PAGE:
If hearts are 4–3, you can easily make a grand slam by winning the first trick and ruffing a heart, but because this is IMPs you must prepare for a 5–2 heart break, maybe even a 6–1, perish the thought.
The mandatory play at trick one is to duck the first trick (you’ll see why soon enough), win the likely spade return, cash one high club, and then the ♥A K. Now let’s consider the critical distributions of the East–West hands to see why this is the best line of play.
1. West has two clubs and one heart. West ruffs the second heart, but can’t put East in to lead a trump, so you can ruff a heart and get rid of your remaining heart on a diamond.
2. West has two clubs and two hearts. West ruffs the third heart, but can’t put East in to lead a trump, so you can ruff your remaining heart.
3. West has one club and two hearts. Cashing one club first allows you to ruff a heart and make an overtrick. Even if you failed to cash one high club first, you still make your contract. After West ruffs the third heart, and can’t put East in, you can ruff your remaining heart.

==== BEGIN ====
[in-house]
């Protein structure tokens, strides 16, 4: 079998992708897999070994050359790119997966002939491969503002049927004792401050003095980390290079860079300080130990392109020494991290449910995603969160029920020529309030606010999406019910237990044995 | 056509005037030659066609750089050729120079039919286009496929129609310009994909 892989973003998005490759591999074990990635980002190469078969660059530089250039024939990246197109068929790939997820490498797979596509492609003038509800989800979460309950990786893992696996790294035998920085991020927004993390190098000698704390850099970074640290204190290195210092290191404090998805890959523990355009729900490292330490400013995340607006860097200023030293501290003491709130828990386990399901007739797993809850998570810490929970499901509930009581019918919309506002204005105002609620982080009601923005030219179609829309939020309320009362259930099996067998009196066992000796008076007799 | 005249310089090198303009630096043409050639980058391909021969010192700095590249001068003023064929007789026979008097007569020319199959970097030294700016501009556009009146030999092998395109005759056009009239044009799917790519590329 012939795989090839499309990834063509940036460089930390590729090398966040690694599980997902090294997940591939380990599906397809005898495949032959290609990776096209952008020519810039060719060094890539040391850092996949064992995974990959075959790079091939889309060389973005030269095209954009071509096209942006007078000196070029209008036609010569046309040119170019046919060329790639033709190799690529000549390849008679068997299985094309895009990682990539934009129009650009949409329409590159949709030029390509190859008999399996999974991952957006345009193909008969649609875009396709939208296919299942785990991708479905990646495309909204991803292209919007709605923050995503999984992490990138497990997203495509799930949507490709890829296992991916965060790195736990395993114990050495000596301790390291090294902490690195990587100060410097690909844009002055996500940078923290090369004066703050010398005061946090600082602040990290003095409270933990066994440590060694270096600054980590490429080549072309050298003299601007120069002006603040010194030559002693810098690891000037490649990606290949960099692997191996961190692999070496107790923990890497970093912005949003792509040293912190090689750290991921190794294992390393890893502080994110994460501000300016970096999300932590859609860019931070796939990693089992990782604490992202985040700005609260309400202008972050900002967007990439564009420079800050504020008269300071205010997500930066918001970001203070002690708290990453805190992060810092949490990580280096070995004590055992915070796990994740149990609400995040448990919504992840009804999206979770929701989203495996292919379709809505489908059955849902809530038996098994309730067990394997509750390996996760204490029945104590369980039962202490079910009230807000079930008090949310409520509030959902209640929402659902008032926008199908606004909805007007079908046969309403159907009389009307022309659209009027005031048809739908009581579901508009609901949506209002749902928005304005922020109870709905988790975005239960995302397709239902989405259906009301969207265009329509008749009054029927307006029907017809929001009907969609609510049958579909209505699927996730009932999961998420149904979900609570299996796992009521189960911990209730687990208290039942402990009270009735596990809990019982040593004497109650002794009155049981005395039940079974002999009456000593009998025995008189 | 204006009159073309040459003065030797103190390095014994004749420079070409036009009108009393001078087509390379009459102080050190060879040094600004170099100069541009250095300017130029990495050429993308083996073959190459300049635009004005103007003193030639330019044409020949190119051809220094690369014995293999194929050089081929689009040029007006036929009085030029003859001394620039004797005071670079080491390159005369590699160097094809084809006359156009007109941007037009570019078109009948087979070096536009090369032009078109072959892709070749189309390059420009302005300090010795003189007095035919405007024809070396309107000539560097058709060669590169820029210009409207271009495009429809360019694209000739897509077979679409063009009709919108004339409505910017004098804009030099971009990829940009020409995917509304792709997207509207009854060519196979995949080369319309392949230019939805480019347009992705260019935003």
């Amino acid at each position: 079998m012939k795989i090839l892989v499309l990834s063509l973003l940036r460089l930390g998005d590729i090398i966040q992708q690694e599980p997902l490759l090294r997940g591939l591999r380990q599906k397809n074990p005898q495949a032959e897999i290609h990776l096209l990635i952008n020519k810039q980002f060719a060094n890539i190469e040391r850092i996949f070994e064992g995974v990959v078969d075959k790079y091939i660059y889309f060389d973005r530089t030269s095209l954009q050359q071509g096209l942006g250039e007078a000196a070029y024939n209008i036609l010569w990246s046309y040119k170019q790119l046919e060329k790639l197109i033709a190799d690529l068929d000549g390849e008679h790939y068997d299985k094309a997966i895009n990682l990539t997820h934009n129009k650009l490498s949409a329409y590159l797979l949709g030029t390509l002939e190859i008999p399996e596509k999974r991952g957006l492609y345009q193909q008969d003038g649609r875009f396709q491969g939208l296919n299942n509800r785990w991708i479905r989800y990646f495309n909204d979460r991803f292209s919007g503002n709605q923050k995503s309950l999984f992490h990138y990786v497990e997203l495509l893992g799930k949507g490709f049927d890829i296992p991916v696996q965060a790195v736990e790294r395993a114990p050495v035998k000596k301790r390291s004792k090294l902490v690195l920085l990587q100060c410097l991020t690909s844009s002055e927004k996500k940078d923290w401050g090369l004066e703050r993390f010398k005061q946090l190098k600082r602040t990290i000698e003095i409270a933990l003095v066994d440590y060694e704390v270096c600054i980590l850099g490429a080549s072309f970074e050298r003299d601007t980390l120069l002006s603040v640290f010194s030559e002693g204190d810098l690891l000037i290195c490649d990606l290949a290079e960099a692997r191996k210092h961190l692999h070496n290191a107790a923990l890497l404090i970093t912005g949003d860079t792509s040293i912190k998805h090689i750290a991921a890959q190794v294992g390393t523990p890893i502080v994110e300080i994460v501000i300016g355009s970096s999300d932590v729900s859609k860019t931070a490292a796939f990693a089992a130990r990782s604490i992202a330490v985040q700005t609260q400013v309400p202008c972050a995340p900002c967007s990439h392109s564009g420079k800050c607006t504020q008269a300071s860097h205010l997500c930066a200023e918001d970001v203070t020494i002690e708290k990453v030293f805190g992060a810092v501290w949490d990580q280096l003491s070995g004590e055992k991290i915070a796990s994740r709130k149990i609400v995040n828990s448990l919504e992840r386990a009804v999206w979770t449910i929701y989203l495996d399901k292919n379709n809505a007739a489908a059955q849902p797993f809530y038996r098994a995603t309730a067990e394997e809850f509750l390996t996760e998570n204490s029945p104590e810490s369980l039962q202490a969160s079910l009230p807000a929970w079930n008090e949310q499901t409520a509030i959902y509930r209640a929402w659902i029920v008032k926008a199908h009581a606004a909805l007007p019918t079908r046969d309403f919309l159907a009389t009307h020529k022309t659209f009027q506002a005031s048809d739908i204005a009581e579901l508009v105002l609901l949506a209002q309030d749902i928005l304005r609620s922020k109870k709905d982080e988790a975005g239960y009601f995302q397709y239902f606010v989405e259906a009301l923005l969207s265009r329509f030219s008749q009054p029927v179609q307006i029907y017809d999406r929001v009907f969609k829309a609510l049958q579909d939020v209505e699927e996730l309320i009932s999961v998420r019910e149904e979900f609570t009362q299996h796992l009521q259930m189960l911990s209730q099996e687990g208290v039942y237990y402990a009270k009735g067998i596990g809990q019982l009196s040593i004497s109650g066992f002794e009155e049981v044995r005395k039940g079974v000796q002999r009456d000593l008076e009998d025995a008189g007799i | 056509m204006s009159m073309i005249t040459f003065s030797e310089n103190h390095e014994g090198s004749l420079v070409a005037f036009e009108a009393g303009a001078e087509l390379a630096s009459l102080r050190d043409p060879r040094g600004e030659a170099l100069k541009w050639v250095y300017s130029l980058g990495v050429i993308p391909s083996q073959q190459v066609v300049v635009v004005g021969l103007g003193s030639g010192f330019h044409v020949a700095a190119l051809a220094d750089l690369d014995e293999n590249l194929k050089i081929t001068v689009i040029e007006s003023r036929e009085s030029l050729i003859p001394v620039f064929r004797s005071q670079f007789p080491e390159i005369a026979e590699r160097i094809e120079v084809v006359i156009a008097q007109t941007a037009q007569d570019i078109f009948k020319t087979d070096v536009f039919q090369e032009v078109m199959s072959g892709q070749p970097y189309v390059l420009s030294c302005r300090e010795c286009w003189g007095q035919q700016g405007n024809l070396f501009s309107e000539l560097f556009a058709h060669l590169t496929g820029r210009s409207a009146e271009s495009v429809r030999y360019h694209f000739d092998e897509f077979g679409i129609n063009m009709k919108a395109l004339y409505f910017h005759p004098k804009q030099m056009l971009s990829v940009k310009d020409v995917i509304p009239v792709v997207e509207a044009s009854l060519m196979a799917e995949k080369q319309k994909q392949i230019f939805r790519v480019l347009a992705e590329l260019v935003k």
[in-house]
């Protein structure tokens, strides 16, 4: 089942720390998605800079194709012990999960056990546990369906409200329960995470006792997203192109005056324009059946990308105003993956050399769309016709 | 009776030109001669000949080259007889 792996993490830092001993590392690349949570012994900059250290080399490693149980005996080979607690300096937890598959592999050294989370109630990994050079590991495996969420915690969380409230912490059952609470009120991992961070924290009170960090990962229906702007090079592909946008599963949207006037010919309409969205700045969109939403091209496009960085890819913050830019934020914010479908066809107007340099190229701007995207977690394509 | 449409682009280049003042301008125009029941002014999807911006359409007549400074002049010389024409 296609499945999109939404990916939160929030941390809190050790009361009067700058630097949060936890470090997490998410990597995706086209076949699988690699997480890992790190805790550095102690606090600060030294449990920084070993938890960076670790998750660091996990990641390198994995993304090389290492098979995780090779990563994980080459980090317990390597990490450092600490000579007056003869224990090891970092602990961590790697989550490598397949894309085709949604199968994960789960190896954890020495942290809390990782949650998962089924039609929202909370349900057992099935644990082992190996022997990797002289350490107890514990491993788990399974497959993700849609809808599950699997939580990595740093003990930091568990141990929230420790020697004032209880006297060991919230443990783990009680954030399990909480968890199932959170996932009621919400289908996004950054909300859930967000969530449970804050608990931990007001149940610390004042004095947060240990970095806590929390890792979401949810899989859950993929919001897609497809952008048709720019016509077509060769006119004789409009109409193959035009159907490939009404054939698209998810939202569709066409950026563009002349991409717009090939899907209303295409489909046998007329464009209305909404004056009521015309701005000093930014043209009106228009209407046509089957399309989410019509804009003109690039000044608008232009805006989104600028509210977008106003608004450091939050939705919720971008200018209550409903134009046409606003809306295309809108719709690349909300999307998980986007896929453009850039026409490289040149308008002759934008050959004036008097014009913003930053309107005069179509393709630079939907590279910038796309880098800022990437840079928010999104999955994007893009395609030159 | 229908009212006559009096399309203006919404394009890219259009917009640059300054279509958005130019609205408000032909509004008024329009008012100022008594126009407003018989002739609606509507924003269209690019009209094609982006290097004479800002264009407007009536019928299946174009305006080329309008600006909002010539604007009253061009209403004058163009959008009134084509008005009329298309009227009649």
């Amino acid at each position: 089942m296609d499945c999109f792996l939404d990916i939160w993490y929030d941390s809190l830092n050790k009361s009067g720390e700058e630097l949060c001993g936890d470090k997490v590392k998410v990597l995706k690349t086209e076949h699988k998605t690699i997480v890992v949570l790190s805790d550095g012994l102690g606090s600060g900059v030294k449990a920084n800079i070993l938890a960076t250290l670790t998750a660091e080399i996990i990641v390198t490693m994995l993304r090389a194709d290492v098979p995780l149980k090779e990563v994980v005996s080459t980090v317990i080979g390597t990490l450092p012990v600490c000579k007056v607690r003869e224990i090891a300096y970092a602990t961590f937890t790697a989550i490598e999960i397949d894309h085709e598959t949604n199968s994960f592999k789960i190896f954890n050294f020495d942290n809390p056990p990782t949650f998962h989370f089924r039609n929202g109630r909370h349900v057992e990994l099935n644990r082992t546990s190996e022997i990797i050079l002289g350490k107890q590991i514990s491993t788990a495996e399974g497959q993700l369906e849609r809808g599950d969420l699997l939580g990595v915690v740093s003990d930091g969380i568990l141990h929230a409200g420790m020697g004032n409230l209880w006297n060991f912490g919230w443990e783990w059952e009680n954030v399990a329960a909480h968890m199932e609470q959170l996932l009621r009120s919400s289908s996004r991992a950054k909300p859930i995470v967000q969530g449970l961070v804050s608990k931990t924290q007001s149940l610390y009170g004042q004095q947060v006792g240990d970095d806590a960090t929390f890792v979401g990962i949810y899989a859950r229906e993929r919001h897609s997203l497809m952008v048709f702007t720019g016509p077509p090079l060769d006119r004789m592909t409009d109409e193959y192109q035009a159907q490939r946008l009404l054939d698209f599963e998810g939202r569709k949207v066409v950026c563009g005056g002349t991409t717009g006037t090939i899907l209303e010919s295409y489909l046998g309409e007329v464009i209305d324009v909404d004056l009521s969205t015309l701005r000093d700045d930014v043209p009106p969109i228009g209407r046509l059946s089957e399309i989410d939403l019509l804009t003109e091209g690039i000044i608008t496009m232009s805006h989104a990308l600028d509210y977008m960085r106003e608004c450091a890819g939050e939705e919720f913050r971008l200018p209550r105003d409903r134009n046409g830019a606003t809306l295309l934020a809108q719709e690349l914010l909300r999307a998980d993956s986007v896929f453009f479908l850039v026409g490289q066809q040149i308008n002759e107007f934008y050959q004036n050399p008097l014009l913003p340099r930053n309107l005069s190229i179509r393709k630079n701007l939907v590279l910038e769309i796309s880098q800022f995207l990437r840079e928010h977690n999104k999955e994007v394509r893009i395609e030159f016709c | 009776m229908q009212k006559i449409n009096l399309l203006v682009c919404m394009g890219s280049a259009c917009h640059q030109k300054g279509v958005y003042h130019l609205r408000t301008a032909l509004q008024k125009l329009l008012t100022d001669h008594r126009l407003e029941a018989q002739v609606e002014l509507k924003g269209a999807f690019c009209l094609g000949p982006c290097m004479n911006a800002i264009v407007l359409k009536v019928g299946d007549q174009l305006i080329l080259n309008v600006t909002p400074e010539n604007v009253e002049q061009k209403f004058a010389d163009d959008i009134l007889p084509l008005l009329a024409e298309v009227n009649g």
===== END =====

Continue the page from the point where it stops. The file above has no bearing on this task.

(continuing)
Now the East hand (the one you don’t want to be short in hearts):
1. East has two clubs and one heart. If East ruffs the second heart, and can’t put partner in to lead a trump, you make the contract as you can ruff a third heart, etc. If, however, East refuses to ruff the second heart, you will eventually lose two heart tricks. Down one. Tip: Sign up East as a future partner.
2. East has two clubs and two hearts. Forget it, you can’t make the contract.
3. East has one club and two hearts. You make an overtrick. Had you not cashed a high club early, you still make your contract because East can’t put West in to lead a second trump after overruffing dummy on the third round of hearts.
Clearly the key play is to duck the first spade. Cashing one high club is also best.